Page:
High altitude in the Himalaya.
High altitude in the Himalaya.
Getting to walk around the highlands was something I had been really looking forward to.
I love the mentality and attitude that the Scottish people hold towards the outdoors, and the law they have passed, allowing free access to public and private lands.
Skiing a sunset couloir was an amazing experience. We walked in for a couple hours, got our short decent, then trekked back to the car. I was lucky enough to share it with my little sister and dad on his tellies, the first time he had skied in the highlands in 30 years.
Good living and ski touring out of huts near Pemberton BC.
A lot of fresh snow, blue skies and big smiles.
We had to dash to civilisation after the first week, to restock with food, then came back into a different hut for another few days.
Already planning a trip back!
We loaded up the boats and paddled into Patterson's inlet, and half way up Freshwater River.
Stashing the kayaks, we tramped across to the West side of the Island.
We set up at an old abandonded homestead down at the bottom of Masons Bay, for the week, hunting, diving and fishing.
The days were super long (20hrs), due to being that far south at the time of year.
We struck the weather incredibly well for Stewart Island, and had no schedule apart from the tides.
On the way back we combined the walk and paddle and pulled up for an amazing last night on a little deserted island on the east side.
I was stoked get some time for summer trips, and a lot on the bike before heading to Japan. Here's a clip with my brother that a friend Oscar put together.
7 days living and working off the Department of Conservation vessel 'Southern Winds' we took down the rugged Fiordland coast.
After finishing a morning class on UC Campus, I made dash for the backcountry hut the family was posted up at for a few days.
Biking in the valley, I crossed the river enough times to not feel my toes by the time I started the trek up to the snow line.
Reaching the snow on dark, I switched on my head torch and begun the skin up to the cosy hut.
On the opening weekend of our home club-field we decided to put on a free coaching weekend for 25 kids. We had some awesome conditions and had so much fun skiing with the younger crew.
700kms and 18 consecutive days on the water, 2 peaks and 1 volcano climbed.
Bears, wolves, whales, moose, fish, seals, sea lions, dolphins, porpoises, eagles and otters.
Between jumping hemisphere, and seasons, we decided to have a pit stop on the Hawaiian island of Ohau.
I've been lucky enough to have done a few trips into Fiordland National Park this year, and it's safe to say that; every time I go back, I am completely blown away.
I feel so lucky to have gotten to go on this adventure, it was the trip of a lifetime for me. I got to go places where very few people have set foot before and experience a different kind of trip by being at sea for a week.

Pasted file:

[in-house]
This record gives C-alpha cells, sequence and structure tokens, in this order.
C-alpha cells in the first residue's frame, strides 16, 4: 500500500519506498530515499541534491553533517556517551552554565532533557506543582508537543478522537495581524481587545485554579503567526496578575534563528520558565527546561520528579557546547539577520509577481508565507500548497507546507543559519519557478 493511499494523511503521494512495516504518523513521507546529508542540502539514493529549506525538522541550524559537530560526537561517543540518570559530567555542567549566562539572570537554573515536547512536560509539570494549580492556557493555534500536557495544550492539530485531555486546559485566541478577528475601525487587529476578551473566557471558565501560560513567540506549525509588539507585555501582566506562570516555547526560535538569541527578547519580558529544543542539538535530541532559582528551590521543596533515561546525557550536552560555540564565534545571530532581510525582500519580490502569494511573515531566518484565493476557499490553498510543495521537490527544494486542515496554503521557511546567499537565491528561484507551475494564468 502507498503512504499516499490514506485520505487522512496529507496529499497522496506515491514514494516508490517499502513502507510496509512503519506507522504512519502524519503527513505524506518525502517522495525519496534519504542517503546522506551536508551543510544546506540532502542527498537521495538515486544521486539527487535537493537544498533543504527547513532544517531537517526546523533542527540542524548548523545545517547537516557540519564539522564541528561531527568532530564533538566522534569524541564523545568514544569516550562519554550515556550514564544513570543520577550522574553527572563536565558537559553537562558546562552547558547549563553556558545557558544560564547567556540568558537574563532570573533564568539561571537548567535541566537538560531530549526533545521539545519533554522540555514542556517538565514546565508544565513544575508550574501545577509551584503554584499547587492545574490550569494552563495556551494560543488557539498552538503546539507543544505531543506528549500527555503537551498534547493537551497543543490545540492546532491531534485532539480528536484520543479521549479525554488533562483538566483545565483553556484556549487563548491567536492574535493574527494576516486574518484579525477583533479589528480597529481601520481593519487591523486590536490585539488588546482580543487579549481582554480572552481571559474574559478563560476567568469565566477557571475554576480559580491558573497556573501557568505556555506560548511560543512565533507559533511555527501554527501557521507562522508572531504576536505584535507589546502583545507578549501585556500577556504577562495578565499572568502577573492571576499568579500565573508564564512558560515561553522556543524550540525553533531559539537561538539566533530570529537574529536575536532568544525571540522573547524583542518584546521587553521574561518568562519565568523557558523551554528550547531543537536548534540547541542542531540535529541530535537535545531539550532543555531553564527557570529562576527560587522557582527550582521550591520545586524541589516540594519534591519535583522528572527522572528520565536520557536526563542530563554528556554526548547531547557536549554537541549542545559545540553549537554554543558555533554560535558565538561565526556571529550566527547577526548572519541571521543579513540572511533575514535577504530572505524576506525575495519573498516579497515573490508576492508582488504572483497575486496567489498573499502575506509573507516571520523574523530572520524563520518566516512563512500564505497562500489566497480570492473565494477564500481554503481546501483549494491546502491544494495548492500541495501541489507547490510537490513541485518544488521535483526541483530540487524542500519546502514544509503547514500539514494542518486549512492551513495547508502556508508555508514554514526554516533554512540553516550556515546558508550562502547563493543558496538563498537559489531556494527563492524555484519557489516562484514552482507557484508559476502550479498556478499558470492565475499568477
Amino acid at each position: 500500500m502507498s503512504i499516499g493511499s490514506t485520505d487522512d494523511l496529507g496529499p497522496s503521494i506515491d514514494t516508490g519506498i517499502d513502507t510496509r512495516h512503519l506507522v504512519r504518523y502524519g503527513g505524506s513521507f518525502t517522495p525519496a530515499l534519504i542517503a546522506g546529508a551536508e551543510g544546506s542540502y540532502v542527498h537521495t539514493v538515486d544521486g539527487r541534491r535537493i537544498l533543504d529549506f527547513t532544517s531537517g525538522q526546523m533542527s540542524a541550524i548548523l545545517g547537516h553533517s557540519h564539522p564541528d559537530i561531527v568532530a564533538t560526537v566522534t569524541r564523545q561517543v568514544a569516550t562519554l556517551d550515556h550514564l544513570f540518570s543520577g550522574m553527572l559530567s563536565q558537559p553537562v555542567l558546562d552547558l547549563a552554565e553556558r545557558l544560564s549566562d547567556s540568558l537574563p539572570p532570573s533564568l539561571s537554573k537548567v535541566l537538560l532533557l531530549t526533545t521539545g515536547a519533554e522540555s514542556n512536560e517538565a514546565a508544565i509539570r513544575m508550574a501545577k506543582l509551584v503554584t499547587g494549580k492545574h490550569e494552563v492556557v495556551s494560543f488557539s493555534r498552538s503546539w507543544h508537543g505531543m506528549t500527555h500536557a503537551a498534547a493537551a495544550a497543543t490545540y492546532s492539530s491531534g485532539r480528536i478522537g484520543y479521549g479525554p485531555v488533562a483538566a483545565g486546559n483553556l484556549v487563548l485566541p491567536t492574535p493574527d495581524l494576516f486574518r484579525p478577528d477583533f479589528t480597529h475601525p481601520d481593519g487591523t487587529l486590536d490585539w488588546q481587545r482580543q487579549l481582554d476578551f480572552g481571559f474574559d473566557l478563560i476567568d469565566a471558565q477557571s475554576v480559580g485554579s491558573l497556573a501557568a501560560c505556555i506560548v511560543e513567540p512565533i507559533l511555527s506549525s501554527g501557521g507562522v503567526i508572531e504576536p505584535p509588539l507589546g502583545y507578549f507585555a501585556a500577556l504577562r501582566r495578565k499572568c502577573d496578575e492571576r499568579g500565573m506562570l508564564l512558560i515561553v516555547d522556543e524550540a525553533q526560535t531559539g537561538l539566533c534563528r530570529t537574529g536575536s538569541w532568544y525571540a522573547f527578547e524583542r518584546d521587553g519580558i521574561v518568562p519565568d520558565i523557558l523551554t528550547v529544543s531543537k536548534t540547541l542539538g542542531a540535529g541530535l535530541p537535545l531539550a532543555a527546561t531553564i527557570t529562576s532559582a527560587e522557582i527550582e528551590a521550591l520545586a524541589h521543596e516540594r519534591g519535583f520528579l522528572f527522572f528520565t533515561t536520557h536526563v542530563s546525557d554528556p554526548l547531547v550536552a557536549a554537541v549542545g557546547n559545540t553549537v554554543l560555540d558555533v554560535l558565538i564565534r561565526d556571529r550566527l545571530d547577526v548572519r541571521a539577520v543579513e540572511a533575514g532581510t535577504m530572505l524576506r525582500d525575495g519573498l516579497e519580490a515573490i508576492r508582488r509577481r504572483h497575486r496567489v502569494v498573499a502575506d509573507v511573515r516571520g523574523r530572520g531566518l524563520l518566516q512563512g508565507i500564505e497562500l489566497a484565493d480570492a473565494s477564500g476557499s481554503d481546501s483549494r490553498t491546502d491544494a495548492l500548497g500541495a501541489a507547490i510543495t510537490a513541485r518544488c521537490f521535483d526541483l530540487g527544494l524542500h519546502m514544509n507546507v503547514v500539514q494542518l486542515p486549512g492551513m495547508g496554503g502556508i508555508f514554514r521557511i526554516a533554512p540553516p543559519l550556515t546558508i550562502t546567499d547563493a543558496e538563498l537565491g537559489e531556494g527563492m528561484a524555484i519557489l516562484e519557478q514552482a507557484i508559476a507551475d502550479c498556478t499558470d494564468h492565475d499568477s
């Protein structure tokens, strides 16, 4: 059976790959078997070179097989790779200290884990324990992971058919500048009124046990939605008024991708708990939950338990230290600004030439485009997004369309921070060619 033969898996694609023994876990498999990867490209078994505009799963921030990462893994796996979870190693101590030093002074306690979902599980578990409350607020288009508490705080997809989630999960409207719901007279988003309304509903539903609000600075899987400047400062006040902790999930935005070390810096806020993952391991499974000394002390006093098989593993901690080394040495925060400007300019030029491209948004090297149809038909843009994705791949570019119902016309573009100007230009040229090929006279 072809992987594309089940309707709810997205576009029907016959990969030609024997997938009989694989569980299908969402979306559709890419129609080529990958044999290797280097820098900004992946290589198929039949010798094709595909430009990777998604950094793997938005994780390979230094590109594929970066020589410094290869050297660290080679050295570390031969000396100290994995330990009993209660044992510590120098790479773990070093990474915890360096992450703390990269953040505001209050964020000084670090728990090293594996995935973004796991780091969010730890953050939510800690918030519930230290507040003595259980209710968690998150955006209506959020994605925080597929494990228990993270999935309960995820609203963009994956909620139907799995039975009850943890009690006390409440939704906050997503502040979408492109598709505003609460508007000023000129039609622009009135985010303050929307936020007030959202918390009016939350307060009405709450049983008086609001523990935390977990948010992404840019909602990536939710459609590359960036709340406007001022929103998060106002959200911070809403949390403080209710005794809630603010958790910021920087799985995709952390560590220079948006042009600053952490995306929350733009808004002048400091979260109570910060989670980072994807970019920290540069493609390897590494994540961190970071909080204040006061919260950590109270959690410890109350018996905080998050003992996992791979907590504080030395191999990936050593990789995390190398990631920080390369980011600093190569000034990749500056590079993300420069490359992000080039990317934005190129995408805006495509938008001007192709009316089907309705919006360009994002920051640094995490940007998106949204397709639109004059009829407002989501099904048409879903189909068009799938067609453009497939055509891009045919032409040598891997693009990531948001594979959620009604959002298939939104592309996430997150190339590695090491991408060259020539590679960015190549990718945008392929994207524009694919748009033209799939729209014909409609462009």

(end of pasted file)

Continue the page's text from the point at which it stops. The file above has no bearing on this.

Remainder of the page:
A week in the Wilderness.
A last minute strike mission into the Southern Alps to climb and ski the iconic peak.
It was a multi day saga, but we struck it hot and got home at 4am on Monday morning, chalking it up as a huge success of a weekend.
Here's a quick little taste..
The conditions haven't been ideal for skiing lately so we decided to use a small weather window and get into the Southern Alps.
When skiing isn't an option, or if the conditions are poor, the Hawea river wave is a go-to location for an off the hill session.
I was lucky enough to get asked on the annual Mt Aspiring College mountaineering and climbing trip as an third instructor.
Cook National Park is special because it holds New Zealands highest mountain (Aoraki/Mount Cook) which sits at 3724m in the heart of the Southern Alps.
The track climbs straight up from the valley floor near Mt Cook Village, one popular stop on the grunt up is; the Sealy Tarns, which are a little group of key hole lakes, and right next to them is the epic picnic table above.
We headed up to the infamous Mueller Hut; one of New Zealands many spectacular alpine huts.
Mueller sits on a really cool plateau with a breathtaking surrounding amphitheater.
The crashes and booms the ice falls make are echoed right around you. If you can quickly catch one before the sound waves hit you then you are in for a treat.
It was crampons and ice axes from the bottom of the track after the storms.
The next day we wanted to get some time on the rock...
Due to the dry weather and south facing rock walls the possiblities were endless. We were climbing in T shirts with snow all around us.
We had just packed up the vans and started heading home as the weather came in. It ended up being a super successful trip, and we were peaking to tick off what we were able to do in the window we had!
I woke early, ground up a wild mixture of fruits and vegetables and took my classic smoothie to-go.
I grabbed the kit and headed out for an early morning fly fish (I can't tell you the spot exactly ;) I had an amazing morning out in the river surrounded by some of Wanaka's best scenery.
It was super special for me to go for a ski tour right out the backyard, and could only do so because of two early storms that left low snow cover, and a chance for me to ski for the first time ever on my birthday.
To get a ski tour in the sunset on the low lying hills was something that'll stick with me, I'm sure!